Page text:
By: Nthati Moerane

“Hearing loss has often been referred to as an invisible disability, not just because of lack of visible symptoms, but because it has been stigmatized in communities and ignored by policy makers. World hearing day 2024 will focus on overcoming the challenges posed by societal misperceptions and stigmatizing mindsets through awareness-raising and information-sharing, targeted at the public and health care providers,” said Tedros Adhanom Ghebreyesus, WHO Director-General.

March 3rd is considered a world hearing day as the World Health Organization (WHO) analyses the challenges faced globally by people with hearing loss. Globally, over 80% of ear and hearing care needs remain unmet. Also that deeply established societal misperceptions and stigmatizing mindsets are key factors to that limit efforts for preventing and addressing hearing loss and changing mindsets related to ear and hearing care is crucial to improving access and diminish the cost of unaddressed hearing loss.

World health day 2024 will be observed with different objectives such as to counter the common misperceptions related to ear and hearing problems in communities and among health care providers. To provide accurate and evidence-based information to change public perceptions of ear and hearing problems.  Lastly, to call on countries and civil society to address misperception and stigmatizing mindsets related to hearing loss, as a crucial step towards ensuring equitable access to ear and hearing care.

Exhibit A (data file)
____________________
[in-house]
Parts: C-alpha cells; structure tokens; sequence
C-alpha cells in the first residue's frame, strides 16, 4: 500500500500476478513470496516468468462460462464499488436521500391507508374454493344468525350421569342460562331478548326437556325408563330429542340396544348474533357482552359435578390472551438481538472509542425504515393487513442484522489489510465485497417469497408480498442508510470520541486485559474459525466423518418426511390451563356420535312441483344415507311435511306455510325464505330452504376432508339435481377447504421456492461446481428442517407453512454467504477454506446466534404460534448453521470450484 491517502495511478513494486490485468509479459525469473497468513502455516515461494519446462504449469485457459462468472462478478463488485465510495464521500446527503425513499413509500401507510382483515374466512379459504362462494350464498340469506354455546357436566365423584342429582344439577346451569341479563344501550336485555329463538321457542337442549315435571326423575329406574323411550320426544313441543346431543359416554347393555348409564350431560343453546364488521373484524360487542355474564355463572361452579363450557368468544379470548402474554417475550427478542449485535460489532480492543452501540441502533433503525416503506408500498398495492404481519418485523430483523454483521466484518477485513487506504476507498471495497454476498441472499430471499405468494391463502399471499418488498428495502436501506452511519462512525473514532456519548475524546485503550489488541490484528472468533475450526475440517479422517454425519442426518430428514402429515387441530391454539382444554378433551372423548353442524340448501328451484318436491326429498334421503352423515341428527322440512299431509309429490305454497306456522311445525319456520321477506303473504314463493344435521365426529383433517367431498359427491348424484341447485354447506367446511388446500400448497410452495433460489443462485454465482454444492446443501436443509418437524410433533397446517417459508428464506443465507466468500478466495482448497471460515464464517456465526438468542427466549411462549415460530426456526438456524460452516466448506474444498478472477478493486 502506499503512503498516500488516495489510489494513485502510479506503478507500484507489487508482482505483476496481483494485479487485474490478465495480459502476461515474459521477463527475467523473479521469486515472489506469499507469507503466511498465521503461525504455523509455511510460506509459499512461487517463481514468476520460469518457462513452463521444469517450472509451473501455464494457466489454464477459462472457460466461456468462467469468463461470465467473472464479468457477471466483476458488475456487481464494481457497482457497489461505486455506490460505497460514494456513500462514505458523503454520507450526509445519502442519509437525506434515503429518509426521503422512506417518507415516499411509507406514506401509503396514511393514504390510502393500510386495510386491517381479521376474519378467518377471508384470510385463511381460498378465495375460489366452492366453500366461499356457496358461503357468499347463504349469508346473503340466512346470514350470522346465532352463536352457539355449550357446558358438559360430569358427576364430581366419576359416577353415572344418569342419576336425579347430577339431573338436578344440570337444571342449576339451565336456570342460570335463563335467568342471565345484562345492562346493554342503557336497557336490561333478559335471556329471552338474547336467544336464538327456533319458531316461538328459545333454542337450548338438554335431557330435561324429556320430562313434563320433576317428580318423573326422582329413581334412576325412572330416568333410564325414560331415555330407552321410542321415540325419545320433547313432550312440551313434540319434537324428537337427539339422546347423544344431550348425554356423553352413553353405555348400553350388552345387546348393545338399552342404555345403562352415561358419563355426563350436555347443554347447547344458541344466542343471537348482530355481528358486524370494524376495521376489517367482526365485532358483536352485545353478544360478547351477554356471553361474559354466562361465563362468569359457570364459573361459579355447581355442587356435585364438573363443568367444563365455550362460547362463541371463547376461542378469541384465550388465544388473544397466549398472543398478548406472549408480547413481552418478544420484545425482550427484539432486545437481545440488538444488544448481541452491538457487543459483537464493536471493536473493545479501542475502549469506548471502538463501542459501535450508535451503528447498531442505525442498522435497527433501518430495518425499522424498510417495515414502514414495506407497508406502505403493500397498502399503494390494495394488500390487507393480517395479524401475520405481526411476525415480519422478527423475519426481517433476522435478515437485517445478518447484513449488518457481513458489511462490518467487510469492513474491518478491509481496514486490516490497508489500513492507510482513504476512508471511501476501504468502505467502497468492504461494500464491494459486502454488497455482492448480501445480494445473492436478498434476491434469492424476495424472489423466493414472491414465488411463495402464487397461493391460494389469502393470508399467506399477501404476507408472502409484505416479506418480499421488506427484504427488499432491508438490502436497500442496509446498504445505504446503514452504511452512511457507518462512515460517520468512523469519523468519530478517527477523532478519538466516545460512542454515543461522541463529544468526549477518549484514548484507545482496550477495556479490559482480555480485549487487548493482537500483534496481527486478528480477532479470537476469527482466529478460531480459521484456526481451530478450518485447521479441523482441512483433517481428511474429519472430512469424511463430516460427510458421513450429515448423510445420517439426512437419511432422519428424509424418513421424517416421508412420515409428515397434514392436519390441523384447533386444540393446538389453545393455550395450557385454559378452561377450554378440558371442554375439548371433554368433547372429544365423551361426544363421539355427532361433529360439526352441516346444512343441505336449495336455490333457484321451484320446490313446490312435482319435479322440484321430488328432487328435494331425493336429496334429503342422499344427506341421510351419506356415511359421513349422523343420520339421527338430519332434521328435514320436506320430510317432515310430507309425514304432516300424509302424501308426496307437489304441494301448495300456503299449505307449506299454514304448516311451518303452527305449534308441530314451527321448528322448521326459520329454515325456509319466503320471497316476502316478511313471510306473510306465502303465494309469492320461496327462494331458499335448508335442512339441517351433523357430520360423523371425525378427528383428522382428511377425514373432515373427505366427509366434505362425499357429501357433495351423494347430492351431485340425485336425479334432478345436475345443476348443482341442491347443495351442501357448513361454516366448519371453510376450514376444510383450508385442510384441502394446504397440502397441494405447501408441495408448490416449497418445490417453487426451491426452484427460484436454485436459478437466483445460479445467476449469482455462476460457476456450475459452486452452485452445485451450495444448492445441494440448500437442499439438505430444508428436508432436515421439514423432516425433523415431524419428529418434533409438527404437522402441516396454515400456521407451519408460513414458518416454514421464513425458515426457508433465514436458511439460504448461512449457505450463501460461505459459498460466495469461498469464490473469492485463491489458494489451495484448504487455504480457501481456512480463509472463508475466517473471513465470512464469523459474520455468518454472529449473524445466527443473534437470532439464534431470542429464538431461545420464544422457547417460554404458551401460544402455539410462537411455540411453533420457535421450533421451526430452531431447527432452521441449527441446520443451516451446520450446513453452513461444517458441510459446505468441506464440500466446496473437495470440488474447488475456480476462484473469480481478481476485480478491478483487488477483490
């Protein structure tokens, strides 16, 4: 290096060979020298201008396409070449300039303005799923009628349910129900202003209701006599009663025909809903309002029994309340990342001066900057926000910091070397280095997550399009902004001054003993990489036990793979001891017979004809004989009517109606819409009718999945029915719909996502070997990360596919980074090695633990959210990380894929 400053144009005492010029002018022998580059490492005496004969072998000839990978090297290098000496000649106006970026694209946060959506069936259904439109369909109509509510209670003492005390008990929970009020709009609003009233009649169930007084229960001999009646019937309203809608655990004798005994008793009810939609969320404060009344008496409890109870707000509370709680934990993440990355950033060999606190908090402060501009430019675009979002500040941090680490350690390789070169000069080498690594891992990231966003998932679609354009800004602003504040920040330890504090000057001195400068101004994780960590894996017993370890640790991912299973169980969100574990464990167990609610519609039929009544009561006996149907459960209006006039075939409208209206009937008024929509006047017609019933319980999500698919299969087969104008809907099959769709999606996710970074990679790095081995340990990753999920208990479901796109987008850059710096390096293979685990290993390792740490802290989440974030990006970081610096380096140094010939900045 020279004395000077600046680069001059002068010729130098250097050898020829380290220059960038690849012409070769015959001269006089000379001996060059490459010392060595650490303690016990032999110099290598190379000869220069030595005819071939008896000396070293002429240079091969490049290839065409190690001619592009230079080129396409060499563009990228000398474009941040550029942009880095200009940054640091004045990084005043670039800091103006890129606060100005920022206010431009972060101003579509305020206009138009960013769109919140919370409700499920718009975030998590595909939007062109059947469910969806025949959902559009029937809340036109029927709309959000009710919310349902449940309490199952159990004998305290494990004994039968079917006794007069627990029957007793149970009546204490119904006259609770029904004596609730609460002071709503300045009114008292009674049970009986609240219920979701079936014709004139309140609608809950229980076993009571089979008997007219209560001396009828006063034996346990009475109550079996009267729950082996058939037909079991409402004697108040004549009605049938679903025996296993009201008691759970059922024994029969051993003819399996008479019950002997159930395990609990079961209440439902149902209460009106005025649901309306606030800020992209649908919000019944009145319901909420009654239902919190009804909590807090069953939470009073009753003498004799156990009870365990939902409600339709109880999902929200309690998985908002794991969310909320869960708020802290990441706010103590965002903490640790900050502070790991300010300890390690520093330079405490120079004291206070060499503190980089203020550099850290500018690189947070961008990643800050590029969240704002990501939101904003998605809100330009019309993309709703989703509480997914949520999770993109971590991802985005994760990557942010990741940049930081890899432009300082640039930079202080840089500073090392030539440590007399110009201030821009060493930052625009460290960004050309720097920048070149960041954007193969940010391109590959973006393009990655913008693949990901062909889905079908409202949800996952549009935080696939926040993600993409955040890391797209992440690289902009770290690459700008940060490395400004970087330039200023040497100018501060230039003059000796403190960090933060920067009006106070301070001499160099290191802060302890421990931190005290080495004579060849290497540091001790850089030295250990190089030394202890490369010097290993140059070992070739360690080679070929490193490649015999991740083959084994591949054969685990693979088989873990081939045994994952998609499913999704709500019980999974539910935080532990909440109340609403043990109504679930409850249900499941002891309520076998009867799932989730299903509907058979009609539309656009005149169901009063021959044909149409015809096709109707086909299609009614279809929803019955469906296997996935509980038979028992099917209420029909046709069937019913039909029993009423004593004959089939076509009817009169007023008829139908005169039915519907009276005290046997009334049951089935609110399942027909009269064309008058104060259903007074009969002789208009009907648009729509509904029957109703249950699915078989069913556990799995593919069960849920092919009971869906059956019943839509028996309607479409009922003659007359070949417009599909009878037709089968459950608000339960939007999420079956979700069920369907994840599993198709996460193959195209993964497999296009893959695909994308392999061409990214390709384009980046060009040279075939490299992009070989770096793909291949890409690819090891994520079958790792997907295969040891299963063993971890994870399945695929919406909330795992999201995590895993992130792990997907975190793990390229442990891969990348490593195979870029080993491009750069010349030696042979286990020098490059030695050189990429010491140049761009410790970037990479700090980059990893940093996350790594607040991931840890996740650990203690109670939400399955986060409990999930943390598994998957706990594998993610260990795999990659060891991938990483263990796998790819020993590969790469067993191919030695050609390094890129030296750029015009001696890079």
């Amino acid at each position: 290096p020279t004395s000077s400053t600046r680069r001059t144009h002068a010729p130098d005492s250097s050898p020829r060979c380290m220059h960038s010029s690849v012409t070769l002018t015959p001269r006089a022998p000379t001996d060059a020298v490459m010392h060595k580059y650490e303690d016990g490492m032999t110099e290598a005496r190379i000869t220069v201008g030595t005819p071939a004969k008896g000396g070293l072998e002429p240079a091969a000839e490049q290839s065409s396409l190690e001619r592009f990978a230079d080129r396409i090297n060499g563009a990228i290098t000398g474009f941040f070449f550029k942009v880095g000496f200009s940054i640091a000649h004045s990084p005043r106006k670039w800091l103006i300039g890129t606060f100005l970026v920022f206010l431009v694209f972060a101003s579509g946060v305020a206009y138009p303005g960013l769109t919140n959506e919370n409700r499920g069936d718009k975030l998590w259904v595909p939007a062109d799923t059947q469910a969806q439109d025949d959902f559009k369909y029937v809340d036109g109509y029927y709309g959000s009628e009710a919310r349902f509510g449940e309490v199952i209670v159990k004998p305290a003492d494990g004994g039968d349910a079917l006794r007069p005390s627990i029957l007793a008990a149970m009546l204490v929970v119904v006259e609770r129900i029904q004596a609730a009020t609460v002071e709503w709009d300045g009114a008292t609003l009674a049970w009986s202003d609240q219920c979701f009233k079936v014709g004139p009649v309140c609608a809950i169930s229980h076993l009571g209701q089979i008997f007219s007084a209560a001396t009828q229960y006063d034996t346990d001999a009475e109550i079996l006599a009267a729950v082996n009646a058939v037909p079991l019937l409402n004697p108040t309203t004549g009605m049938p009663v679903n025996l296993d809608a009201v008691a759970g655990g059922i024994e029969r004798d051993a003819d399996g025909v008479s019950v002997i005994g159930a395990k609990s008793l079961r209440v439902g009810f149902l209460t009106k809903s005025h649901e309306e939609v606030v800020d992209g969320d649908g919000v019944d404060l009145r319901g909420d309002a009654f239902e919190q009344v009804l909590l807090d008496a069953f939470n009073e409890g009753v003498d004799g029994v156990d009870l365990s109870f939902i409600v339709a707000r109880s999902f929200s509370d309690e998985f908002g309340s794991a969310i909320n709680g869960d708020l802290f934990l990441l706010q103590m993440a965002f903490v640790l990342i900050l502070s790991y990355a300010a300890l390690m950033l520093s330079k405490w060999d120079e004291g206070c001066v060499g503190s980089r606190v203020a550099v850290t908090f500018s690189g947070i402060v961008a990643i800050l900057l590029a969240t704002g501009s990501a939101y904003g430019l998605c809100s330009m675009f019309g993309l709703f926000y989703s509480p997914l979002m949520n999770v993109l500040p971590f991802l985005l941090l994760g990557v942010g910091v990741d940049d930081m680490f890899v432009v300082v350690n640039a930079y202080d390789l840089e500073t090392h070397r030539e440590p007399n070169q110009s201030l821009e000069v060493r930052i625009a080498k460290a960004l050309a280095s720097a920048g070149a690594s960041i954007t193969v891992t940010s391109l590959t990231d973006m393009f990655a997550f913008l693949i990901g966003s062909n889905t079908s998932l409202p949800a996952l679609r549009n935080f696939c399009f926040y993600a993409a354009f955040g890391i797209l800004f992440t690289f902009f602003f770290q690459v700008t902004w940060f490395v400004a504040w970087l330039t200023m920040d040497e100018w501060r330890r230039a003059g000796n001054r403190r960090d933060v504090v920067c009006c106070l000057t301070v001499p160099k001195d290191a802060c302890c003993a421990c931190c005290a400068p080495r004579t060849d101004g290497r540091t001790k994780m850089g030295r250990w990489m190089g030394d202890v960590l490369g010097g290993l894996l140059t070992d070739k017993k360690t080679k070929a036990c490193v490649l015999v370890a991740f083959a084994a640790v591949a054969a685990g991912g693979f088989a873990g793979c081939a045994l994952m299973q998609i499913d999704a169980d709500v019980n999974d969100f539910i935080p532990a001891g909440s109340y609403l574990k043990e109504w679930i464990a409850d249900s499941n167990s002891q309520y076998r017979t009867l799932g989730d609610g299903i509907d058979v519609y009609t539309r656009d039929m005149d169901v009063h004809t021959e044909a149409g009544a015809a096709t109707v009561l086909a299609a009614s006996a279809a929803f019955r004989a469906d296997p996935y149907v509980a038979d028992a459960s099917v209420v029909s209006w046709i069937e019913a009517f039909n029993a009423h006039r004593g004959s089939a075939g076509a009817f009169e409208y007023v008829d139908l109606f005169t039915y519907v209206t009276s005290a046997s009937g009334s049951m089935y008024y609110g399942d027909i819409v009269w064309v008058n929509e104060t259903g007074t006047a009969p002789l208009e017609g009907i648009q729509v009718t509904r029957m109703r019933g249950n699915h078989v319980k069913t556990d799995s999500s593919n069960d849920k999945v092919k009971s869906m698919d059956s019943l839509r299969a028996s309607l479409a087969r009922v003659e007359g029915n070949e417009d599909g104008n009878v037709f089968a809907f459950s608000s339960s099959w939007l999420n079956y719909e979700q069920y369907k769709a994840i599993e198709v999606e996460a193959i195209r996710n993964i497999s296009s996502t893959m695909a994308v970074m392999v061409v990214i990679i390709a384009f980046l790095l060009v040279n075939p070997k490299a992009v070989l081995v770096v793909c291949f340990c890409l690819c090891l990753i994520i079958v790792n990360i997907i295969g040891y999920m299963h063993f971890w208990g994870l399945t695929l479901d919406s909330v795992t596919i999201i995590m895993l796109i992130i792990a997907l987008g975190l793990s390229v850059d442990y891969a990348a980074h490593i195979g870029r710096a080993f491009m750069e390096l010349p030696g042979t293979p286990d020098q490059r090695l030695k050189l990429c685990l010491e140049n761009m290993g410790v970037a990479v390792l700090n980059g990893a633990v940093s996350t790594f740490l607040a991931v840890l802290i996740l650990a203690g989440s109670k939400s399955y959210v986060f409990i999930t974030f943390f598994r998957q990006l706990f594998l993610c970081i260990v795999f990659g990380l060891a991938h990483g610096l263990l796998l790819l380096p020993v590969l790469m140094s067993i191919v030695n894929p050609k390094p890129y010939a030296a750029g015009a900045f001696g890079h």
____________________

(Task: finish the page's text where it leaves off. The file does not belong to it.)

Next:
WHO estimates that unaddressed hearing loss poses an annual cost of $980 billion each year. This is the cost incurred due to the impact of hearing loss without rehabilitation access, including productivity losses and social exclusion. That being said, member states, partners and stakeholders are encouraged to organize events to raise awareness in communities, in order to address misperceptions around ear and hearing problems and ensure accessible ear and hearing care. Also they shared some tips for when you are with a person with hearing loss; face the person, speak clearly and slowly, don’t exaggerate lip movements, speak one word at the time, keep a quiet setting and include them in all activities.

A significant barrier to hearing care is posed by widespread societal misperceptions and stigmatizing mindsets about hearing loss and ear diseases that commonly limit people from identifying ear and hearing problems and seeking the care they need. They contribute to social isolation and communication difficulties faced by persons with these problems and hinder the development of suitable policies and services for those in need.

 Many of the causes that lead to hearing loss can be avoided through public health strategies and clinical interventions implemented across the life course.  Prevention of hearing loss is essential throughout the life course, from prenatal and perinatal periods to older age. In children, nearly 60% of hearing loss is due to avoidable causes that can be prevented through implementation of public health measures.